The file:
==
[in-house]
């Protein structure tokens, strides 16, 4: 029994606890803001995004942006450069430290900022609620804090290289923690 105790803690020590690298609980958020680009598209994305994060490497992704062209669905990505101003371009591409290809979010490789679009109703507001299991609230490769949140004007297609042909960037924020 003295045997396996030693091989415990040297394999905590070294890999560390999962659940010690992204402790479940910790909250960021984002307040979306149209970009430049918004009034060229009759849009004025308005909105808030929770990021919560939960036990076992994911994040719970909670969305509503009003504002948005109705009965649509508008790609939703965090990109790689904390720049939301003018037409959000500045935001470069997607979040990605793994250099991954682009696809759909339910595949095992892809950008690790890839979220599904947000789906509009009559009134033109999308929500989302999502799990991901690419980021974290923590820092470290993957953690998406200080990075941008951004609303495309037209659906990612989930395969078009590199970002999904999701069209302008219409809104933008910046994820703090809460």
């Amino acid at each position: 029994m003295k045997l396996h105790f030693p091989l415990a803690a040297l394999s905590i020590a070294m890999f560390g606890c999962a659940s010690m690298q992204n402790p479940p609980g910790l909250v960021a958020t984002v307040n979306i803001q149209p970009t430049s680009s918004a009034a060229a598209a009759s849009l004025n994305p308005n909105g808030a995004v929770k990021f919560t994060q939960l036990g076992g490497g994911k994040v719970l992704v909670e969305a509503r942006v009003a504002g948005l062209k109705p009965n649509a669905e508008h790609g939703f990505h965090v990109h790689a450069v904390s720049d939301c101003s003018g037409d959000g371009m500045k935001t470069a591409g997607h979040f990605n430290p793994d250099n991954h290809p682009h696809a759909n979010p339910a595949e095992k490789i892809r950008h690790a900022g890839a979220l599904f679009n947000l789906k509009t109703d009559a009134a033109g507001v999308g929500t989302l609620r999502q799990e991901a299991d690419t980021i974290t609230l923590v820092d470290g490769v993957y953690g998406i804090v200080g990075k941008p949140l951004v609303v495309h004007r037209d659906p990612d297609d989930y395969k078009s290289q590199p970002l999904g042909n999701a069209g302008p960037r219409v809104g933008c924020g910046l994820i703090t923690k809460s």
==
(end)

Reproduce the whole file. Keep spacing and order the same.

[in-house]
């Protein structure tokens, strides 16, 4: 029994606890803001995004942006450069430290900022609620804090290289923690 105790803690020590690298609980958020680009598209994305994060490497992704062209669905990505101003371009591409290809979010490789679009109703507001299991609230490769949140004007297609042909960037924020 003295045997396996030693091989415990040297394999905590070294890999560390999962659940010690992204402790479940910790909250960021984002307040979306149209970009430049918004009034060229009759849009004025308005909105808030929770990021919560939960036990076992994911994040719970909670969305509503009003504002948005109705009965649509508008790609939703965090990109790689904390720049939301003018037409959000500045935001470069997607979040990605793994250099991954682009696809759909339910595949095992892809950008690790890839979220599904947000789906509009009559009134033109999308929500989302999502799990991901690419980021974290923590820092470290993957953690998406200080990075941008951004609303495309037209659906990612989930395969078009590199970002999904999701069209302008219409809104933008910046994820703090809460």
């Amino acid at each position: 029994m003295k045997l396996h105790f030693p091989l415990a803690a040297l394999s905590i020590a070294m890999f560390g606890c999962a659940s010690m690298q992204n402790p479940p609980g910790l909250v960021a958020t984002v307040n979306i803001q149209p970009t430049s680009s918004a009034a060229a598209a009759s849009l004025n994305p308005n909105g808030a995004v929770k990021f919560t994060q939960l036990g076992g490497g994911k994040v719970l992704v909670e969305a509503r942006v009003a504002g948005l062209k109705p009965n649509a669905e508008h790609g939703f990505h965090v990109h790689a450069v904390s720049d939301c101003s003018g037409d959000g371009m500045k935001t470069a591409g997607h979040f990605n430290p793994d250099n991954h290809p682009h696809a759909n979010p339910a595949e095992k490789i892809r950008h690790a900022g890839a979220l599904f679009n947000l789906k509009t109703d009559a009134a033109g507001v999308g929500t989302l609620r999502q799990e991901a299991d690419t980021i974290t609230l923590v820092d470290g490769v993957y953690g998406i804090v200080g990075k941008p949140l951004v609303v495309h004007r037209d659906p990612d297609d989930y395969k078009s290289q590199p970002l999904g042909n999701a069209g302008p960037r219409v809104g933008c924020g910046l994820i703090t923690k809460s």